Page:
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Car repair costs are up almost 20% in the past year, according to the consumer price index — more than six times the national inflation rate and among the largest annual price increases of any household good or service.
So, what’s driving up prices?
It’s a combination of factors, experts said. Some emerged in the pandemic era while others are longer-term trends in the auto market, they said. Here’s a look at six reasons why you’re paying more for car repairs.
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Common car repairs can run consumers $500 to $600 a visit and sometimes “much higher,” according to AAA.
More advanced — and more expensive — technology in vehicles is a big reason for higher repair costs, said Robert Sinclair Jr., a spokesman for AAA Northeast.
Take advanced driver-assistance systems, for example. Such technologies — including auto emergency braking, lane keeping assist or cross-traffic alert systems — have “proliferated” and are available in just about any vehicle, Sinclair said.
Electronic sensors to facilitate these technologies are found in bumpers, fenders and grilles, which are commonly damaged in wrecks, he said.
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Put another way, cars today are like computers that run on gasoline or electricity, said Skyler Chadwick, director of product consulting at Cox Automotive.
Not only are there higher costs associated with fixing broken technology, but the tech also requires more precision and time for auto body work. For example, the thickness of paint on a car bumper must be “just right” so the sensors work properly, Sinclair said.
Consider this: One repair shop proprietor told Sinclair that striking a deer with a vehicle can lead to roughly $1,500 to $2,000 more in repairs today than it did 15 years ago due to these technologies.
2. Ongoing supply-chain issues
It’s not just technology, though: Many car parts have become pricier in the pandemic era due to supply-chain issues, Sinclair said. Those supply-chain issues create shortages of certain components (such as microchips), making it tougher and pricier to replace parts during a repair.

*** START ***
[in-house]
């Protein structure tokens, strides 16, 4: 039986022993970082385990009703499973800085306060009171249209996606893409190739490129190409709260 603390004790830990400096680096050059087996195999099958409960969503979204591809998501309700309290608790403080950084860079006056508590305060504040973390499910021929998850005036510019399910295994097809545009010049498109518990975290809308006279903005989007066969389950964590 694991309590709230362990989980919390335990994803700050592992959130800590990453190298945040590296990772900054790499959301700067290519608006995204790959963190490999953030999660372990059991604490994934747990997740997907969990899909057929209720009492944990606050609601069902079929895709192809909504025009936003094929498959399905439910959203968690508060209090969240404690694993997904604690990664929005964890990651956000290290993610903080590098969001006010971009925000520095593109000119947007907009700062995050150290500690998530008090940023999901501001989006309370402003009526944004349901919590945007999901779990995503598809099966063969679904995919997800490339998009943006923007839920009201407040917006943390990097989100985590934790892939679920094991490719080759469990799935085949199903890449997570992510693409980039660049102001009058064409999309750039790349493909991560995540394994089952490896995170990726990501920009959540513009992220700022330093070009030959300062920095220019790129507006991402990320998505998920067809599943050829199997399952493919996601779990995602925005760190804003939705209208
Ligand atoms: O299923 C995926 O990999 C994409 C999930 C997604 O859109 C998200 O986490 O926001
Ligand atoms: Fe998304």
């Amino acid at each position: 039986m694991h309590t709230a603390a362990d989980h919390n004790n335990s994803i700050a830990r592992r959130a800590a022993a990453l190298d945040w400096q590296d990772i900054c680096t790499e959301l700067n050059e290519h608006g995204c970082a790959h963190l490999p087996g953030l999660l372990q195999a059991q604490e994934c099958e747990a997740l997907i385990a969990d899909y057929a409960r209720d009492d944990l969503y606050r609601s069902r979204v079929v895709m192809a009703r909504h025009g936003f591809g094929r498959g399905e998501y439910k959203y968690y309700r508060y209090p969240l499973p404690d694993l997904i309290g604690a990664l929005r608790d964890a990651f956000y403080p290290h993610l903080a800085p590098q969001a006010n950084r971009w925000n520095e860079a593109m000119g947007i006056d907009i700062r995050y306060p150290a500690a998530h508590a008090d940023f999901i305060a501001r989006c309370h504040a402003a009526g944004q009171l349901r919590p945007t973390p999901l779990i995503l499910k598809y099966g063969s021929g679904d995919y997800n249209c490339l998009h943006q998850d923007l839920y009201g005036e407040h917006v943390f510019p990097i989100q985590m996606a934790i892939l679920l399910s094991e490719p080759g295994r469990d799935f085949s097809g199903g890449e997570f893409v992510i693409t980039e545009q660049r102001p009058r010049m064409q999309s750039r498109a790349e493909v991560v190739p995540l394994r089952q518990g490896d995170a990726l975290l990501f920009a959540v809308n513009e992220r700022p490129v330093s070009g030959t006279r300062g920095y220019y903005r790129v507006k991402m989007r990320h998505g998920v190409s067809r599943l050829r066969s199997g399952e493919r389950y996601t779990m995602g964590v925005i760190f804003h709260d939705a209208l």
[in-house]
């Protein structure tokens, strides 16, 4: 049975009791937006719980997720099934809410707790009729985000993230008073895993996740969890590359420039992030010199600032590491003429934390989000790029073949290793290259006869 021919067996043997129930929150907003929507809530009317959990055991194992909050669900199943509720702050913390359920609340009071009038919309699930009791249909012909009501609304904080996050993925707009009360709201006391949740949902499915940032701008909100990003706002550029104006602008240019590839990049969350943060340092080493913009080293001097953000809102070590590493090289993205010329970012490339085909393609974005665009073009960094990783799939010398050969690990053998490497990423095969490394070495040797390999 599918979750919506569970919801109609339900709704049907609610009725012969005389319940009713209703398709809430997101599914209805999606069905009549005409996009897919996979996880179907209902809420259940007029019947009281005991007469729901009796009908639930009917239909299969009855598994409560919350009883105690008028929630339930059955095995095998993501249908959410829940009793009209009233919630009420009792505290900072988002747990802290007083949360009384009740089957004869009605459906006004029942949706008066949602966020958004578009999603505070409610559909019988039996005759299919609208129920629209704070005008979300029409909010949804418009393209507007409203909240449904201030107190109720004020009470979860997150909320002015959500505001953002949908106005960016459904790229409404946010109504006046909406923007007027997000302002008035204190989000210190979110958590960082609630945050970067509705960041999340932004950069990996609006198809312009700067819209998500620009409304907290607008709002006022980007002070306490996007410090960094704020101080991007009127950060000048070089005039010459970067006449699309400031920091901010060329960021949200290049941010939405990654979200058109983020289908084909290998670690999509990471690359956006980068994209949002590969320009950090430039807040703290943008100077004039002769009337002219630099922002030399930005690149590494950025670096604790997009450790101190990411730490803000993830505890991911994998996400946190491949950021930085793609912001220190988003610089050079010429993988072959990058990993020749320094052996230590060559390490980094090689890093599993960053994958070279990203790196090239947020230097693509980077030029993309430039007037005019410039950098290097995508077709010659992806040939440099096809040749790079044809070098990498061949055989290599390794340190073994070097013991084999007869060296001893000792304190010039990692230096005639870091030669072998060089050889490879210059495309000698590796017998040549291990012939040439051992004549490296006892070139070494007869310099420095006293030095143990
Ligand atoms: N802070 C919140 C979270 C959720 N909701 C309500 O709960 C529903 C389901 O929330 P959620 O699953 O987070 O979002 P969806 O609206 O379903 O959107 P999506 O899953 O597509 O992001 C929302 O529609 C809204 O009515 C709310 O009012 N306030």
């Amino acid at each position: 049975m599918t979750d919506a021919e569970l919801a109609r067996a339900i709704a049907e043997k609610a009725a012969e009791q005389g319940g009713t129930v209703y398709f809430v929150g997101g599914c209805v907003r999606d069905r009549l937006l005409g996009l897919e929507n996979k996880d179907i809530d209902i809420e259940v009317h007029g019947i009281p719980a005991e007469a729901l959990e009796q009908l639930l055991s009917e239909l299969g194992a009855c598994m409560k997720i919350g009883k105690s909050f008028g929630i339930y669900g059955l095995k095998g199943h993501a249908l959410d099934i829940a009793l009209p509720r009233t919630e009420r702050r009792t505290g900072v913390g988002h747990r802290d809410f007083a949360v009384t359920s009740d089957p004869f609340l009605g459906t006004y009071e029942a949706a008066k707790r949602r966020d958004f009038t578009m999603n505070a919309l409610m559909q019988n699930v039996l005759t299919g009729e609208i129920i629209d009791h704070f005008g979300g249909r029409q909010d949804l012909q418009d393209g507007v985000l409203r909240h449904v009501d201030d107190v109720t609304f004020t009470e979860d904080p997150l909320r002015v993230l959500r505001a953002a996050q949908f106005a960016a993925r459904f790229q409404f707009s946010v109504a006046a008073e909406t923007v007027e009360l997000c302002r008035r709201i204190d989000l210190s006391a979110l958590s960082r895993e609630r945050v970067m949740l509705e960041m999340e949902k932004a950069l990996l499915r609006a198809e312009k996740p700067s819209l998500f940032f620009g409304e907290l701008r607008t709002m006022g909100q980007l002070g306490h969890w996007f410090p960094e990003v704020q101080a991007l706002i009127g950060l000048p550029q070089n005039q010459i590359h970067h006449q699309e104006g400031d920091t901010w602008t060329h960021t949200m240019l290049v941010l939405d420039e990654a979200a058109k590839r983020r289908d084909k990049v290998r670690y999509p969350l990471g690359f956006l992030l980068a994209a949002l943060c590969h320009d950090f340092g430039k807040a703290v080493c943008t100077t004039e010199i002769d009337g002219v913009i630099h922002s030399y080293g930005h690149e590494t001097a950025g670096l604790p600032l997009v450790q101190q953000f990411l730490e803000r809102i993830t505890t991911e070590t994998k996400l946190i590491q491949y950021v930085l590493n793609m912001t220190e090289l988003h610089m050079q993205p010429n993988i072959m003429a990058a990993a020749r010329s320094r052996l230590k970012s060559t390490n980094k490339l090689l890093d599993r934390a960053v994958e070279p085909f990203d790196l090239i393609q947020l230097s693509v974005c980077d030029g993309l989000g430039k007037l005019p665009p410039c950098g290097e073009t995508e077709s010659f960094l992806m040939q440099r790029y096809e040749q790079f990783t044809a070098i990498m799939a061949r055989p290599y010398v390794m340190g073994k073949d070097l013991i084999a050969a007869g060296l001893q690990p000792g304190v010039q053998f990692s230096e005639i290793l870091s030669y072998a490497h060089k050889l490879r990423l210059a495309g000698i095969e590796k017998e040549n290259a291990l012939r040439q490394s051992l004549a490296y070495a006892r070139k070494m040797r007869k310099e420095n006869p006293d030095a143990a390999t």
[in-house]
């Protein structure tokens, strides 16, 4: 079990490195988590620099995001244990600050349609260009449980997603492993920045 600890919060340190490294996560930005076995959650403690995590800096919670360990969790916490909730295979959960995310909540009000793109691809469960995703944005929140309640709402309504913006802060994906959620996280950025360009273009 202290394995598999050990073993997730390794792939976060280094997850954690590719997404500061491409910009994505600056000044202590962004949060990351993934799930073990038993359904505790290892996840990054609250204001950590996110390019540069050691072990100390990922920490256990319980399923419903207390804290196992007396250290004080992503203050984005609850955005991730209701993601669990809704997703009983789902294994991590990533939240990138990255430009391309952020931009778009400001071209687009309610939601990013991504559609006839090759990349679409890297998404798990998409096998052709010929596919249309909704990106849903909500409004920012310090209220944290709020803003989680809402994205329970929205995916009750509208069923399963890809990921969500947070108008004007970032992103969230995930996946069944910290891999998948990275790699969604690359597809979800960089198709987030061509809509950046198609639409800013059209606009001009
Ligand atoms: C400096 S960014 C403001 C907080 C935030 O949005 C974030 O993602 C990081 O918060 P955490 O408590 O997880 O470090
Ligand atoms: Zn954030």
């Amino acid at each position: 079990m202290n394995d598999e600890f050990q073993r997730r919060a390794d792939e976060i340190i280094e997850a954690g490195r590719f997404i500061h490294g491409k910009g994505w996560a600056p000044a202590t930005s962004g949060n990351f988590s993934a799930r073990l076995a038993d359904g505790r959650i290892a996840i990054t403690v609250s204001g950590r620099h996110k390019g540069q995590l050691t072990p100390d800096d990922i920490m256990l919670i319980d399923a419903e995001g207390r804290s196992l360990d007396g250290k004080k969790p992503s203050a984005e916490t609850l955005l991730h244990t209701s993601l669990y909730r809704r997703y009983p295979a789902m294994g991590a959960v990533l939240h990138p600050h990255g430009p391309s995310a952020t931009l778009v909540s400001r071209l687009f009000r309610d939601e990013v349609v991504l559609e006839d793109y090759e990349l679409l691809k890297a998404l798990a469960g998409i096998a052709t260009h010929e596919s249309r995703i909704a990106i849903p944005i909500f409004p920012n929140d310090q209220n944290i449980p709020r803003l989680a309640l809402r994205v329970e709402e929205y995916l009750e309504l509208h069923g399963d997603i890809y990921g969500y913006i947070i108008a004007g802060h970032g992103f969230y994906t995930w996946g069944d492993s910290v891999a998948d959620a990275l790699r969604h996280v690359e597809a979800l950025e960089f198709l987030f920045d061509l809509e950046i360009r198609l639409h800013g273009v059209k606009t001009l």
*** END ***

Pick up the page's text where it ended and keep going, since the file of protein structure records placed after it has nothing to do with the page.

“Supply chain problems we saw in the pandemic essentially continue,” he said.
Major long-term shifts in the auto industry — toward more automation and electric vehicles — also require more chips and put “further strain on an already stretched industry,” according to J.P. Morgan.
Cars on the road have also gotten gradually older, raising the likelihood of “major repairs” being necessary, Chadwick said.
The average age of passenger cars and trucks in operation increased to 12.2 years in 2022, up from about 10.5 years in 2010, according to S&P Global Mobility.
Pandemic-era shortages for auto parts put upward pressure on average vehicle age. Shortages translated to a lower inventory of new and used cars, and consumers held on to their current cars for a longer time, wrote S&P Global Mobility analysts.
Higher interest rates starting in early 2022 also meant it was more expensive to buy a car, Chadwick said.
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The prevalence of car crashes jumped in the pandemic era, experts said.
There were 6.1 million crashes reported to the police in 2021, up from about 5.3 million in 2020, according to data compiled by the National Highway Traffic Safety Administration.
Fatalities have also increased: There were almost 43,000 deaths from motor-vehicle accidents in 2021, according to the NHTSA — the highest tally since 2005 and a 10.5% jump from 2020, the largest annual percentage increase on record. The number of auto deaths in 2022 was similar, though slightly less, at 42,795.
More auto wrecks mean greater demand for mechanics, raising prices for car repairs, Sinclair said.
5. Fewer auto repair technicians
In 2021, for example, about 733,000 automotive technicians were employed — a nearly 5% decline from about 770,000 in 2018, the recent high point, according to the latest data from the TechForce Foundation, a nonprofit group advocating for technical careers.
There were about 56,000 unfilled auto-technician positions from 2021 heading into 2022, its data shows.
Auto dealers ranked “service” as the business area suffering most from staffing issues, according to Cox Automotive’s Q2 Dealer Sentiment Index.
Many repair shops — particularly at dealerships — have started sharing photos and videos of potential problems with customers, kind of like a telehealth appointment for their car, Chadwick said. That service increases the average repair cost by $260, he said.
“If I can actually take a video and show you your oil pan is leaking really bad … it makes more sense to me as a consumer to get that work done,” he explained.
Overall, revenue generated by each repair order was up 31.8% in June relative to January 2019, according to Cox Automotive data.